Nothing changes behavior and creates innovation more quickly than turmoil, and it seems clear that the past few years has seen quite a bit of both in the healthcare field. While we’d like to think that the pandemic is in the rearview mirror, new cases are still being reported ongoing which impacts the healthcare community and their respective spaces. Architects, designers and manufacturers have taken stock of these needs, and they are re-imagining safe, healthy and engaging new environments that deliver for patients, providers and workers. After all, spaces shape the experience of everyone who utilizes that space.
So, what are the trends for healthcare design as we move into the new year? We looked at three areas where design and innovation meet wellbeing. Research shows that medical employees are subjected to some of the worst health-performing criteria, from shift work to high stress, so supporting wellness helps engage and retain existing employees, mitigates risks to physical and mental health of everyone and provides an environment that sustains all who walk through its doors.
Maximizing visual comfort while reducing energy costs is the double benefit of daylighting and why so many architects have been designing facilities to leverage both. Daylighting is defined as the practice of placing windows, skylights, other openings and reflective surfaces so sunlight can provide effective internal lighting. Particular attention is given to daylighting while designing a building when the aim is to maximize visual comfort or to reduce energy use.
The advantages of incorporating daylighting into buildings goes beyond energy and thermal use, however. With the creative placement of windows and glass, smaller rooms can appear larger. There is also value to using artistic glass (on floors, walls and even elevators) to engage staff and patients. Unlike fabric or wallpaper, glass is easily maintained and easy to clean. A few of the many known benefits of daylighting include:
- Access to daylight and views to natural environments support health and well-being
- Natural light supports alertness, sleep quality and mood
- Prevention of Season Affective Disorder (SAD)
- Energy savings
The Environment: Mitigation of VOCs—Silent Toxins
- Central heating and cooling systems
- Cleaning products
- Deteriorated asbestos-containing insulation
- Radon pesticides and outdoor air pollution
- Stains, dyes, varnishes, paints, etc.
- Glues and adhesives
- Wood preservatives on cabinetry or furniture made from certain pressed wood that can release formaldehyde into the environment
- Newly installed flooring, upholstery or carpet
- Office equipment such as copiers and printers
- Graphics and craft materials including permanent markers and photographic solutions
The relationship between humans and the environment they inhabit is called Occupant Health, and there are very strong correlations between the two. Everything from air quality to mold and microbe mitigation and even the life cycle of products used in building are being addressed by manufacturers and the architects and designers tasked with creating safe and healthy spaces.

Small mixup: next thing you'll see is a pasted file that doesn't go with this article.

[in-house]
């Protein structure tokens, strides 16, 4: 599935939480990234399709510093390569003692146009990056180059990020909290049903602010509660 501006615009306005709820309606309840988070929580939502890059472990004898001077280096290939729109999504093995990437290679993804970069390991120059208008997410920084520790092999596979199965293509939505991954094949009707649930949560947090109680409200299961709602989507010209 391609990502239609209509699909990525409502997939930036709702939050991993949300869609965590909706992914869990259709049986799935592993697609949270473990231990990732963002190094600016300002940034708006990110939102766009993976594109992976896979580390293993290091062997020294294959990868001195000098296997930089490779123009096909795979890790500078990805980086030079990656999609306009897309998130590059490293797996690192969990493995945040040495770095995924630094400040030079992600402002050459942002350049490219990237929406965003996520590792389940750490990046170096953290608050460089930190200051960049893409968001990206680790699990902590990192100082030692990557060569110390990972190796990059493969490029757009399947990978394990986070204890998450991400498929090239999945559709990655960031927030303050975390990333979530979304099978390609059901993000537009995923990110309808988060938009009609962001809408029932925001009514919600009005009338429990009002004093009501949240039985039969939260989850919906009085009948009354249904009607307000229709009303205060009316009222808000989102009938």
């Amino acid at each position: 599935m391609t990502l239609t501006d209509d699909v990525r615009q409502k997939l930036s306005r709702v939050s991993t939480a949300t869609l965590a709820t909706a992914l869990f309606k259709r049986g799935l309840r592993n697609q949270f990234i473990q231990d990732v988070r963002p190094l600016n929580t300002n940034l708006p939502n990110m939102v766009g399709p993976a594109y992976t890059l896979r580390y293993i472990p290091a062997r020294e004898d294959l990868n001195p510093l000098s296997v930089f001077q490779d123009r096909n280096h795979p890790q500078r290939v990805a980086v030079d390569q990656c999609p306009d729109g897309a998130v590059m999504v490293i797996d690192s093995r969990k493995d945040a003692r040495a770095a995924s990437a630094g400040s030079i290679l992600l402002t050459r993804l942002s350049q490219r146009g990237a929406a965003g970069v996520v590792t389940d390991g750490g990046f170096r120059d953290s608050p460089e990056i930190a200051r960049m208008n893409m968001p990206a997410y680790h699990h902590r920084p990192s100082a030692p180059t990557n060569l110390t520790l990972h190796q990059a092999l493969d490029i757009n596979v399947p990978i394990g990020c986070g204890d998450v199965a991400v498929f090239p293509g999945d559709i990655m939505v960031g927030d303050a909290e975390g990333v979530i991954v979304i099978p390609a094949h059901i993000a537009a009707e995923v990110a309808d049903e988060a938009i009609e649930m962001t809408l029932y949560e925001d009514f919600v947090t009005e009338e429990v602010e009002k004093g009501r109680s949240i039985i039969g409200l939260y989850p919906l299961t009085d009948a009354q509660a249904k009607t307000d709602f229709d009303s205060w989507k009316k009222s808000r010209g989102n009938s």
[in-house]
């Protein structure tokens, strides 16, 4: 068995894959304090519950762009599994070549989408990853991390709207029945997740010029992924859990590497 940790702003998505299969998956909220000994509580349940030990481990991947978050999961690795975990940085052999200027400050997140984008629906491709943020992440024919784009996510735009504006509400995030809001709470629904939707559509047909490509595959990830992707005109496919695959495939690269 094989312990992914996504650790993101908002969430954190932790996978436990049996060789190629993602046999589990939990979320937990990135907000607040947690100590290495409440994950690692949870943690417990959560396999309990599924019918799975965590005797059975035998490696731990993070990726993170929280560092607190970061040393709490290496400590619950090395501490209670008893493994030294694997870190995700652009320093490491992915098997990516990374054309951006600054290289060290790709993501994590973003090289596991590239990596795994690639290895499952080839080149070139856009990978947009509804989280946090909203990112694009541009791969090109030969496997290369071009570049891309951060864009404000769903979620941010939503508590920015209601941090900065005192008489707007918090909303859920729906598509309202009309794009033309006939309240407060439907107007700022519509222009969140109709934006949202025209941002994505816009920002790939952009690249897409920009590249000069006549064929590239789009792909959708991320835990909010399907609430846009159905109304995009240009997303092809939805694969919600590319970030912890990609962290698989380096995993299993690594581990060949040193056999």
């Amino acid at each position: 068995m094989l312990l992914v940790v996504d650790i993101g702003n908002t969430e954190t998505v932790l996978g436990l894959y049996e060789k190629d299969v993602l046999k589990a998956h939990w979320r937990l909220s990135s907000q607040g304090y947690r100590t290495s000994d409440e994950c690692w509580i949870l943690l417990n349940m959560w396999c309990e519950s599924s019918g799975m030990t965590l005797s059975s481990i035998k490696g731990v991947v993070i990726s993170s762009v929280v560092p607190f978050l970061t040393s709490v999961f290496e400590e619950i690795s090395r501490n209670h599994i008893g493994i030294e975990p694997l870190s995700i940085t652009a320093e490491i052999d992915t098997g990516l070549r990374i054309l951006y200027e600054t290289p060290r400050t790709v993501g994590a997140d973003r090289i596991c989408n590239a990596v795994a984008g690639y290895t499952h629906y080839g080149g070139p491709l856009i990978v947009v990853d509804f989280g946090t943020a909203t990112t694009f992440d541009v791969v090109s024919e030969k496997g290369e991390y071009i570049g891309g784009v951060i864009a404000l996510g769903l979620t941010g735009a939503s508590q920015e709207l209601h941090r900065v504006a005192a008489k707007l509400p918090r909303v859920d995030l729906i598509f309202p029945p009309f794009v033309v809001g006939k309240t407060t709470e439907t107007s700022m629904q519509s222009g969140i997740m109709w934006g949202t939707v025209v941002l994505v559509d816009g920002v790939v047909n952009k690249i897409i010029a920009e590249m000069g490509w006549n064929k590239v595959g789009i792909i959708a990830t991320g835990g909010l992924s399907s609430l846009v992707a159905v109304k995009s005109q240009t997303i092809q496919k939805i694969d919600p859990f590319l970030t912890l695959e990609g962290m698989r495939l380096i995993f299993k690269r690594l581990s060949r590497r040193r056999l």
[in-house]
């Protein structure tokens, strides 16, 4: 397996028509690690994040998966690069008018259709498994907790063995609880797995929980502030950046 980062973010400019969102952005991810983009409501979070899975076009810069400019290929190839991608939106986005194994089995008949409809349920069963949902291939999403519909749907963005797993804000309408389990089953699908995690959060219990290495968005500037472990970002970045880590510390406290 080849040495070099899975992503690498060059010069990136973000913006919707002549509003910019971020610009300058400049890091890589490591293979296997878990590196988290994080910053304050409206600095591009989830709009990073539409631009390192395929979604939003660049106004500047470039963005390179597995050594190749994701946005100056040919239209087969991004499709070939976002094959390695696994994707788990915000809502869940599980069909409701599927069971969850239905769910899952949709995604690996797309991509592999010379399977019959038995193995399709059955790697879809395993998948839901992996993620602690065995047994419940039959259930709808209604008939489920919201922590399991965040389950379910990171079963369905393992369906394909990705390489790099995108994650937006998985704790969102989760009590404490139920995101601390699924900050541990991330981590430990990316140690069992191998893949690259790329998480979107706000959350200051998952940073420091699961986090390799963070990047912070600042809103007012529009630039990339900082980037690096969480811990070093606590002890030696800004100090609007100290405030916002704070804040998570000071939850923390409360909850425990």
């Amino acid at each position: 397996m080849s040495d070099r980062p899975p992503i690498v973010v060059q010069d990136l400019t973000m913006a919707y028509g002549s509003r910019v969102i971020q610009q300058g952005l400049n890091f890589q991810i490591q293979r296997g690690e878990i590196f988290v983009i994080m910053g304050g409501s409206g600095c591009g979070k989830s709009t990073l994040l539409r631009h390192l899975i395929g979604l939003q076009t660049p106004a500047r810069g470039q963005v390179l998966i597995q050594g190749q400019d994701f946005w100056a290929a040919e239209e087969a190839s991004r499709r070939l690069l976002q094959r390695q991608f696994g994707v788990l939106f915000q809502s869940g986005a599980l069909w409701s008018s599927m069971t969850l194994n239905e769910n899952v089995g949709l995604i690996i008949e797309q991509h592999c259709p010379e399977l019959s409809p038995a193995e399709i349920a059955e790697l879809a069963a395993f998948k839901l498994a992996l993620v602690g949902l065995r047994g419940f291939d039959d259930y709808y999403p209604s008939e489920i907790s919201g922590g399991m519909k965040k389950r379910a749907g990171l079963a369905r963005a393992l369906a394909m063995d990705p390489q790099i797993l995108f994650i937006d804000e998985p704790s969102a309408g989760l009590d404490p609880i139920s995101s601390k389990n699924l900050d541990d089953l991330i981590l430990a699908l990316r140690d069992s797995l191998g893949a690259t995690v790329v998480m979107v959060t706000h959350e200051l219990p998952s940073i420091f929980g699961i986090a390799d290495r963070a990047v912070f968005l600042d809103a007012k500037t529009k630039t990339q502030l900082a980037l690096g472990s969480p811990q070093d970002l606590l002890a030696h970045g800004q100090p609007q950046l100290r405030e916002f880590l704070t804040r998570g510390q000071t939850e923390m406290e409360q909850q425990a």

Inadequate ventilation can increase indoor pollutant levels which can have dire effects on patients. According to the EPA, “Other health effects may show up either years after exposure has occurred or only after long or repeated periods of exposure. These effects, which include some respiratory diseases, heart disease and cancer, can be severely debilitating or fatal. It is prudent to try to improve the indoor air quality in your home [and other buildings] even if symptoms are not noticeable.”
In addition to VOCs, there are a number of other design considerations architects and designers should keep in mind when planning healthcare environments that better support staff and patients. Here are a few:
- Spaces should be designed to encourage physical movement
- Ergonomic furniture improves productivity; studies show this one change can increase productivity up to 15% or more
- Noise control; provide a variety of open and enclosed spaces to decrease noise disruption. Design with absorptive materials
- Ensure access to daylight and adjustable indoor lighting
- Choose surfaces that enhance the natural light
- Include biophilic design practices
An important benefit of this type of set-up for the healthcare facility is the ease of maintenance since the entire shower can be hosed down. Aside from fixtures and furniture like shower benches and adjustable hand showers, one of the most important design considerations is construction of the room.
To achieve an ideal installation, floor heights should be equal between the shower area (wet area), outside the shower (dry area) and next room. Preferably, installation should include a linear drain, as the drain needs to span from wall-to-wall inside the shower enclosure a minimum of 60 inches. This keeps water from pooling under the shower seat and allows a consistent one-plane floor pitch.
For flooring, ceramic tiles are the perfect choice when it comes to all bathroom surfaces. Not only are they slip-resistant, but they are easy-to-maintain, highly durable, impervious to water, fire and scratches. They also establish a seamless transition between the wet and dry areas of the bathroom.
By considering these trends, architects and designers can help create inviting, healthy and functional healthcare spaces that benefit everyone.